Review Summary: Stay Noided
Forgive the semiotic coding of salmonella, but it's not unfair to say MC Ride and Zach Hill aren't unlike a bacterial stomach infection, tearing through the music industries intestines and coming out the other end a complete toxic waste. Not that that's a bad thing; of all artists, Death Grips pride themselves on being fierce outsiders who got caught up in a system they couldn't survive in, a momentary presence that became a necessary evil for attracting a far bigger cult following. Since No Love Deep Web
, at least, they've made it fairly clear that they're artists enjoyed far more when in context, with the case being rather understated for the freely available first disc to their double album in the making the powers that b
, niggas on the moon
Noticeably shorter than previous outings and in most senses far more cohesive, niggas on the moon
does the Death Grips formula in a concise 30-minute package. Built upon the emerging hook fashion of The Money Store
and hostile attitudes of No Love Deep Web
, MC Ride's penchant for chauvinistic rapture and Zach Hill's sonic wastelands are taken in typical, if not enjoyable directions. Without having already encountering a Death Grips album, expect to face the musical equivalent of a mocking confrontation, "Say Hey Kid" and "Black Quarterback" strangely hook-laden anthems built upon tensely unwinding electric drum and synth beats, punctuated by brazen articulation of male sexuality. Without an obvious standout like "Guillotine" or "I've Seen Footage" however, niggas...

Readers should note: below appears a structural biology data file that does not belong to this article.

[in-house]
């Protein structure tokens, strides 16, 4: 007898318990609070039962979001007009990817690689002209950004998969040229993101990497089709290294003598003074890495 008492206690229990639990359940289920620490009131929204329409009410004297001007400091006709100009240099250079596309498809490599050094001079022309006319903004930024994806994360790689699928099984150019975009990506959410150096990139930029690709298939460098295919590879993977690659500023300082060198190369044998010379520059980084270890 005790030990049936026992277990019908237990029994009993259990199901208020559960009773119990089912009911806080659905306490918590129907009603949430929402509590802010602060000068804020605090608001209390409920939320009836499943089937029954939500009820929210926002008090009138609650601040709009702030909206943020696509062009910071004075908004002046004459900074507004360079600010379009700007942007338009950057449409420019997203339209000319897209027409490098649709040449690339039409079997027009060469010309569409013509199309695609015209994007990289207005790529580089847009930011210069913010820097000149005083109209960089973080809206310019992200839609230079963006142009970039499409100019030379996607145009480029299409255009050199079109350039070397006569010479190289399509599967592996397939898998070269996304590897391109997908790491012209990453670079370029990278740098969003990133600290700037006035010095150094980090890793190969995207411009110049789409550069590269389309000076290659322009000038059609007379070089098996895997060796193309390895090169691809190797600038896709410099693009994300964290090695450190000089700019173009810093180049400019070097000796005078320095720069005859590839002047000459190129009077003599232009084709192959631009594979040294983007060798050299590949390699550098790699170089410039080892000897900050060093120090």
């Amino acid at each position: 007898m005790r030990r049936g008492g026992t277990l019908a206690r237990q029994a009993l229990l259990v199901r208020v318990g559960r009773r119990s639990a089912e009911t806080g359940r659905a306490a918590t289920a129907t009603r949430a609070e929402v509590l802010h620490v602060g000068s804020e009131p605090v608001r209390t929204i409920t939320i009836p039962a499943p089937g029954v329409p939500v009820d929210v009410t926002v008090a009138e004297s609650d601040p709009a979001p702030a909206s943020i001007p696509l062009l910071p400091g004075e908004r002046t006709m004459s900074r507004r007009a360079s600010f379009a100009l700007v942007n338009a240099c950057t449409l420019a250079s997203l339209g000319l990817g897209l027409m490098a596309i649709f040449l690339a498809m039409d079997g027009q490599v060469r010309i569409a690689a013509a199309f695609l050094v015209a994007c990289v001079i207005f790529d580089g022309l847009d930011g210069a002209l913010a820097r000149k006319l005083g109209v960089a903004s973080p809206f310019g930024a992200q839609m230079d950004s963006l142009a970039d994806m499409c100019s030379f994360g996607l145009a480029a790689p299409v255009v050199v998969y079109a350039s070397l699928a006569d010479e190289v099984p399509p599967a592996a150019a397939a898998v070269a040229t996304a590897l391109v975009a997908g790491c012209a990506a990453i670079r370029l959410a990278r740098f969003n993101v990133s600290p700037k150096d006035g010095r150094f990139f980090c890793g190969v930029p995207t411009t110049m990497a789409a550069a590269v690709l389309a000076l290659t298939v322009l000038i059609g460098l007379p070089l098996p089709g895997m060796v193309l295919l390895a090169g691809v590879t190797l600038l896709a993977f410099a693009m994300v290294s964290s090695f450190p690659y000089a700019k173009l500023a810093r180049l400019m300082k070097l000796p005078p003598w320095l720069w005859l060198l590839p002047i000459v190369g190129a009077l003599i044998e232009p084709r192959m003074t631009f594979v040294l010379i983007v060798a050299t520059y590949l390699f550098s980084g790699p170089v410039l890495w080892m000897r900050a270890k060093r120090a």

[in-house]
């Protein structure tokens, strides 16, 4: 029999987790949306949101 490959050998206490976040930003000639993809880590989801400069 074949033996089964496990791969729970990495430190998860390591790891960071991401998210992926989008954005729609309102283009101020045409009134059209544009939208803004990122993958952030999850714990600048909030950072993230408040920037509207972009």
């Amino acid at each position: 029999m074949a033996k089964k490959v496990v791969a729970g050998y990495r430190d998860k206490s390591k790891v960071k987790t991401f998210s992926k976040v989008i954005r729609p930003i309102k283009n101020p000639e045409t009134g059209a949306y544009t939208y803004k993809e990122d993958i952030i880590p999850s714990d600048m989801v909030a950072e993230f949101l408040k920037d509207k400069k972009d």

can tend to suffer, especially at a lean 8-tracks. Without this obvious hit the record relies far too much on the emergence of catchiness over times, an obvious difficulty that comes from force-fusing pop sensibilities to minimalist industrial aesthetic.
More notable now for being the precursor to Death Grips' surprise split, niggas on the moon
's original plot of being based upon heavy sampling of Bjork is somewhat retrospectively undersung; nowhere is her voice most notably butchered and reassembled into a wall of industrial terror than "Up My Sleeves", sonic architecture boasting menacing beats courtesy of Zach Hill and typically paranoid and uncontrollable screaming from MC Ride. It's sometimes difficult to disassociate the stunts of Death Grips from the music of Death Grips, with the rampant Bjork sampling providing unusually dense hooks to these IDM dirty bombs, subliminally hanging in the background and rewarding all brave enough to get past titles like "Have a Sad Cum" and "*** Me Out". It's disheartening but ultimately part of their charm, with the headlines that hang over the band often taking Death Grips' brilliant musical power out of focus.
With that in mind, try for one second to forget all the distribution hullabaloo, all the erect penises and sharpies, all the middle fingers in the air over affluent Californian suburbs, all the cumbersomely difficult to say song titles, all the abandoned live shows and sudden break ups written on dirty pieces of scrap paper (hard, isn't it?); remove Death Grips of their publicity stunts and consider what is left. As much a tribute to the spirit of Rock & Roll and Punk as 'experimental' Hip Hop, Death Grips are a threatening, dangerous, sexual slice of art not intended for mass consumption. For now we may be left with just jenny death
to look forward to, but the decision to suddenly pack up shop will ultimately be a rewarding one. Yes, Death Grips will now always be remembered as blatant publicity whores, but that's just how it should be. When future generations one day revisit the Bjork/Death Grips album they will be amazed at how well they managed to walk the talk- as far as any penultimate chapter goes, that's a one hell of a status to have.